MUSCAT, DEC 17 – Revelations that the 2018 State Budget will be based on an average oil price assumption of $50 per cent — versus $45 per barrel in 2017 — reflect continued caution in fiscal spending by the Omani government despite an uptick in international oil prices, according to a leading Muscat-based tax expert. Alkesh Joshi, Partner — Business Tax Advisory Services at multinational professional services firm EY, said the draft proposals for the 2018 Budget also reveal a commitment by the Omani government to boost expenditure whenever the opportunity presents itself.
“The 2018 Budget, which is expected to be based on an average oil price of $50 per barrel, is a reflection of improving oil price trends in global markets over the last few months,” Joshi said. “The average oil price is currently at about $62 and is expected to be range-bound below $70 during 2018. The Omani government has always been conservative in its budgetary planning and exercises caution in not estimating too high an oil price for its budgeting purposes. Therefore, the budget at $50 (is an indicator of the government’s intention to) keep the expenditure in check while monitoring revenues, which could possibly be greater than expected revenues,” the tax expert added.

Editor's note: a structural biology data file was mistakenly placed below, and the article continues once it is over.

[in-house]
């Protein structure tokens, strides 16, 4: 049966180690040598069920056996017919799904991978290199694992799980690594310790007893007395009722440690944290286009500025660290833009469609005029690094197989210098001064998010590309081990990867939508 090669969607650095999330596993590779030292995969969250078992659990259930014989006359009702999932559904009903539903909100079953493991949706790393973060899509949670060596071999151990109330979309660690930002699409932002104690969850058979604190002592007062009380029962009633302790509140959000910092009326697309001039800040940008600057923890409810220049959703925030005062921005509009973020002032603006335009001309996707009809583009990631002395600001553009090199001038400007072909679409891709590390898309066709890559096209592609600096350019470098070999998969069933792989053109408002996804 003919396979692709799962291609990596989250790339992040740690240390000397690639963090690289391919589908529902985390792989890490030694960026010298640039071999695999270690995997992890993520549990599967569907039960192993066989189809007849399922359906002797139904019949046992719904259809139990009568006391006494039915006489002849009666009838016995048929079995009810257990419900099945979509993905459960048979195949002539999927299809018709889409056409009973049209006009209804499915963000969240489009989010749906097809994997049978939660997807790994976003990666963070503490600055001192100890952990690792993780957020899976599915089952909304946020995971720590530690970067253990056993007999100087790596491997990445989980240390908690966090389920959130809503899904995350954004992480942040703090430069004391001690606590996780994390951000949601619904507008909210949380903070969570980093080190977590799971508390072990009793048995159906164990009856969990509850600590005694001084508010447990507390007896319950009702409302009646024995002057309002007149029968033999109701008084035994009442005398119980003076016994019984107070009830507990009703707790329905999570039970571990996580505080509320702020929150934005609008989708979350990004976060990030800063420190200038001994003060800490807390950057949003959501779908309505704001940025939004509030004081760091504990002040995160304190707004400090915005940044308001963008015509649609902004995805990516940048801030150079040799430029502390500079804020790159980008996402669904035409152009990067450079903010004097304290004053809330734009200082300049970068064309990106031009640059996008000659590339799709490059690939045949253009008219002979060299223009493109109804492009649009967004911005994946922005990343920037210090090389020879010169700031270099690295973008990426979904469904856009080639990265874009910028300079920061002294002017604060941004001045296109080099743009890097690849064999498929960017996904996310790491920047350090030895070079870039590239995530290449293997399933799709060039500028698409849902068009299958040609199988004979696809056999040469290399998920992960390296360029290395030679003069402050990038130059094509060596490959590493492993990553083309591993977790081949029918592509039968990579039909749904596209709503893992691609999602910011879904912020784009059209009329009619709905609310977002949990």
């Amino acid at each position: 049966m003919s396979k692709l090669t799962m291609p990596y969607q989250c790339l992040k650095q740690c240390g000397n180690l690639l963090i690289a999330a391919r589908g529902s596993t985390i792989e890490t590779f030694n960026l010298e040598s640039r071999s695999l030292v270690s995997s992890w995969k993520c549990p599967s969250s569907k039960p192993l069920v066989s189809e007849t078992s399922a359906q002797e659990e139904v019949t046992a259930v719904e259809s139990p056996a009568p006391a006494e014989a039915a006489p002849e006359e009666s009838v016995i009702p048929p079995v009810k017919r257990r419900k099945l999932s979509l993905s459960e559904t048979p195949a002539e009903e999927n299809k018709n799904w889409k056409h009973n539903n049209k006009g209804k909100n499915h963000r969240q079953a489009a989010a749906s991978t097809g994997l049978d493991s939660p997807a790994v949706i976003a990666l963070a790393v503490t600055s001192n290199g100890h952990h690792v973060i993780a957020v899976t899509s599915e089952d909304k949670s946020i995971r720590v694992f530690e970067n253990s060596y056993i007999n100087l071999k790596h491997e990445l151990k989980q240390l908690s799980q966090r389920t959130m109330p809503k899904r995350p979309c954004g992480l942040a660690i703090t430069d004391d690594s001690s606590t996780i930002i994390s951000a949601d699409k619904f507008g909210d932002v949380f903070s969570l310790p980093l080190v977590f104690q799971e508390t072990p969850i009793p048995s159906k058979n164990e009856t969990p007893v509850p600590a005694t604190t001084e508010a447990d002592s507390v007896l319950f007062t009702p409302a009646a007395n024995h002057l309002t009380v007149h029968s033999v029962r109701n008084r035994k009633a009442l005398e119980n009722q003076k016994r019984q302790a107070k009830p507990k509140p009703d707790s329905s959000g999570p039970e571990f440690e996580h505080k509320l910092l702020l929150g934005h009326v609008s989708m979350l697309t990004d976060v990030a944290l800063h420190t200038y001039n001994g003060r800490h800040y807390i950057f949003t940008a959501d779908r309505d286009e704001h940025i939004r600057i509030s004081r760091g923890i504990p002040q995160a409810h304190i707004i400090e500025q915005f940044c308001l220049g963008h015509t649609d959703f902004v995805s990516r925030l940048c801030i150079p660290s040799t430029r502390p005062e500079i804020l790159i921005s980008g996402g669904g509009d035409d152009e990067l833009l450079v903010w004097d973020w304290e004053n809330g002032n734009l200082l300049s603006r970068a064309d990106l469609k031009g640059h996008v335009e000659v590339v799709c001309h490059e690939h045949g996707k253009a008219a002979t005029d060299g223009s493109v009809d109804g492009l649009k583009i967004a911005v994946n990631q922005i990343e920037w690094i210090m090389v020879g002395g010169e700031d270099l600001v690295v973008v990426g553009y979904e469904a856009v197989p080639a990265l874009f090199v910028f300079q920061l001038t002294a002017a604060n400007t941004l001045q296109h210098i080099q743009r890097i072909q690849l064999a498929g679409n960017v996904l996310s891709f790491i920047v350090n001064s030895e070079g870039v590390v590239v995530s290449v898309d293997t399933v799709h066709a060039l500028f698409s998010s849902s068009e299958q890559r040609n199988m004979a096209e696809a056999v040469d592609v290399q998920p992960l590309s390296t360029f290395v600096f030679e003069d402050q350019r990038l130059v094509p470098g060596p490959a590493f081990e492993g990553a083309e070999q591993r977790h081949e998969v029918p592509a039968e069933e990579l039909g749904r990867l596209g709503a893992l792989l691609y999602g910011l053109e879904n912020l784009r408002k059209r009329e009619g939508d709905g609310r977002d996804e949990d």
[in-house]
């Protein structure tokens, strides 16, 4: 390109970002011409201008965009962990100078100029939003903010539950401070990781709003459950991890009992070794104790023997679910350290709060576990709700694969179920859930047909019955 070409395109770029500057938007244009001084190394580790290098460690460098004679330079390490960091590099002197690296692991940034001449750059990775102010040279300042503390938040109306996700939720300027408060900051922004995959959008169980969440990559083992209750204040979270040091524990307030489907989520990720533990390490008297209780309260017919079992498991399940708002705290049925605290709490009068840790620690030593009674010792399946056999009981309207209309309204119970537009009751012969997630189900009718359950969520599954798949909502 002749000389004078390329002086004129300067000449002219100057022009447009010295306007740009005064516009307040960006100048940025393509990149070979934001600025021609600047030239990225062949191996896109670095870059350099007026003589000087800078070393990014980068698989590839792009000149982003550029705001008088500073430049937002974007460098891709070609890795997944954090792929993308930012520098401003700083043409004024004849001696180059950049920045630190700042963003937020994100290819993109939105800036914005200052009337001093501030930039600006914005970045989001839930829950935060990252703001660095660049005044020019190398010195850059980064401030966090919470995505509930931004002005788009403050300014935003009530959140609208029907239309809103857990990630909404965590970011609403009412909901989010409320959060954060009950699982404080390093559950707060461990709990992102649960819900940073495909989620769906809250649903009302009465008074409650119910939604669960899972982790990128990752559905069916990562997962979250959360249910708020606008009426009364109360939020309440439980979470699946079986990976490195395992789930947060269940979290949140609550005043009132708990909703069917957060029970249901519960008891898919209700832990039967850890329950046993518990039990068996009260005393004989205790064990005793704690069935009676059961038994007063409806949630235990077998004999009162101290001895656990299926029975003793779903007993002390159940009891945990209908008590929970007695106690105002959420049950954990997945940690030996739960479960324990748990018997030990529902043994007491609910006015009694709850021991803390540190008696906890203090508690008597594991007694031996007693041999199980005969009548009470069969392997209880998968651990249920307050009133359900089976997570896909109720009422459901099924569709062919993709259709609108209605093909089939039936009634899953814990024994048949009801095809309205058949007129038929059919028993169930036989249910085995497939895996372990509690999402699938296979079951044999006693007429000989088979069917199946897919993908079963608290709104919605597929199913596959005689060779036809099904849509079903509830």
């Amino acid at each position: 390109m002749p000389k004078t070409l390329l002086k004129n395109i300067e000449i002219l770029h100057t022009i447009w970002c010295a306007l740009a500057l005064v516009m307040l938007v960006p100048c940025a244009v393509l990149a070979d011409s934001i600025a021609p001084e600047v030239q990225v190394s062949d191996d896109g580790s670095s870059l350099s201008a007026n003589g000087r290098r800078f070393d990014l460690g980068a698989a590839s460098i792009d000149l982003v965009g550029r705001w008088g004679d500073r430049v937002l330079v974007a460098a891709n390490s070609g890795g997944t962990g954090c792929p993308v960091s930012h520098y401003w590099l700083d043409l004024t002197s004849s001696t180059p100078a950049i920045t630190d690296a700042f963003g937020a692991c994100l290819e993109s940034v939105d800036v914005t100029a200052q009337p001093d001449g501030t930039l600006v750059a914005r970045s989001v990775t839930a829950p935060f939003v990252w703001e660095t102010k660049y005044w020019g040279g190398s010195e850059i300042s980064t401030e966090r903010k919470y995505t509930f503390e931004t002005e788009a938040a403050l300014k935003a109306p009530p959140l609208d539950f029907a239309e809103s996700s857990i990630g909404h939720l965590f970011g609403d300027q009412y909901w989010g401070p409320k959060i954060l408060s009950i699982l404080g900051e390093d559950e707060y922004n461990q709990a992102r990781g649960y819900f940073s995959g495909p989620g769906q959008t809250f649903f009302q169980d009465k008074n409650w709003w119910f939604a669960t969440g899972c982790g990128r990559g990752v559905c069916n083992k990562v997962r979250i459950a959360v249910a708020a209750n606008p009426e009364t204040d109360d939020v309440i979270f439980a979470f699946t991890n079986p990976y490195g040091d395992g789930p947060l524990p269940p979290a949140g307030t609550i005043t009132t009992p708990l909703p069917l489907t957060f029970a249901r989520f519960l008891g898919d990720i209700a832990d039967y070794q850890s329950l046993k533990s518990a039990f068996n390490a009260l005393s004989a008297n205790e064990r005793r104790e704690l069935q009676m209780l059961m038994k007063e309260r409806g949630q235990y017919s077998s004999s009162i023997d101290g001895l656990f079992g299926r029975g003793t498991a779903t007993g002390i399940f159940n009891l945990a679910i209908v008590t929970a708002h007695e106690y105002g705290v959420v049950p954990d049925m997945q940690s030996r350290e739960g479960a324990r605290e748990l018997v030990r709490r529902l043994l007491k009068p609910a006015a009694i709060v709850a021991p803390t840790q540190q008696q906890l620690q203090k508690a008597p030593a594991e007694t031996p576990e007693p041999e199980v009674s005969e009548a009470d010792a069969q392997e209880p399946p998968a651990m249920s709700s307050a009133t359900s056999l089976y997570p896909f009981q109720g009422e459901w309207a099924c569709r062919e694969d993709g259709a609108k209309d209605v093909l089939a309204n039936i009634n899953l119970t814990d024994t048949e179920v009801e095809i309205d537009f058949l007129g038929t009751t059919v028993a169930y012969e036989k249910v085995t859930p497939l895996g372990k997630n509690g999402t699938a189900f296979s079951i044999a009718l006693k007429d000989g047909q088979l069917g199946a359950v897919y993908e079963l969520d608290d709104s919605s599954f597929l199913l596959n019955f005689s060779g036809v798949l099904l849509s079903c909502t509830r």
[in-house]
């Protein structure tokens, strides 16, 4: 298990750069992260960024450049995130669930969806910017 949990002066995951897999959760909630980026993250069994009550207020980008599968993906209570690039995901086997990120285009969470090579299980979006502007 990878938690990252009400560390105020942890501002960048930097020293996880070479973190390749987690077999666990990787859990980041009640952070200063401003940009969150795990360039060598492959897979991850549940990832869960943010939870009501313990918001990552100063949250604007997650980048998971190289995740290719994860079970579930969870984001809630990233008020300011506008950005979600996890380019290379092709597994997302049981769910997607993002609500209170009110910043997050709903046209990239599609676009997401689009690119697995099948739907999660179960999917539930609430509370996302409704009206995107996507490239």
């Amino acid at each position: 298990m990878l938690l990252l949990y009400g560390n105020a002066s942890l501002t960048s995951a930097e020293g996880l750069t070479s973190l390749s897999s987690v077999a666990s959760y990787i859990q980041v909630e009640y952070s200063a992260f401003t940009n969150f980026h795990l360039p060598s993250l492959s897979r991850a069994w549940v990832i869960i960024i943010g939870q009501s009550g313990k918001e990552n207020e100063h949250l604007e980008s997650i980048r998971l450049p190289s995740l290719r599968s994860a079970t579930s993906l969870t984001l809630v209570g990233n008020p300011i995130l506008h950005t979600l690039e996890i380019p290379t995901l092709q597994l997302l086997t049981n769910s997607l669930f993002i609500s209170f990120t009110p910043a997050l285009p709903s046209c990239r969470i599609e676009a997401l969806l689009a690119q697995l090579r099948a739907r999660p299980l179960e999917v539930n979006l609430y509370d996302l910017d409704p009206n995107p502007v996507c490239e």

Sharing his perspective on the 2018 budget proposals outlined recently by Darwish bin Ismaeel al Balushi, Minister Responsible for Financial Affairs, to the Majlis Ash’shura, also noted as significant the 8.5 per cent increase in the actual expenditure for 2017 over the budgeted spend.
“The actual realisation of oil revenues to the government during 2017 was based on an average $52 per barrel approximately, as compared to the assumed average oil price of $45 per barrel in the 2017 Budget. This has resulted in an income realisation during 2017 in excess of 15 per cent compared to budget for the year 2017,” said Joshi.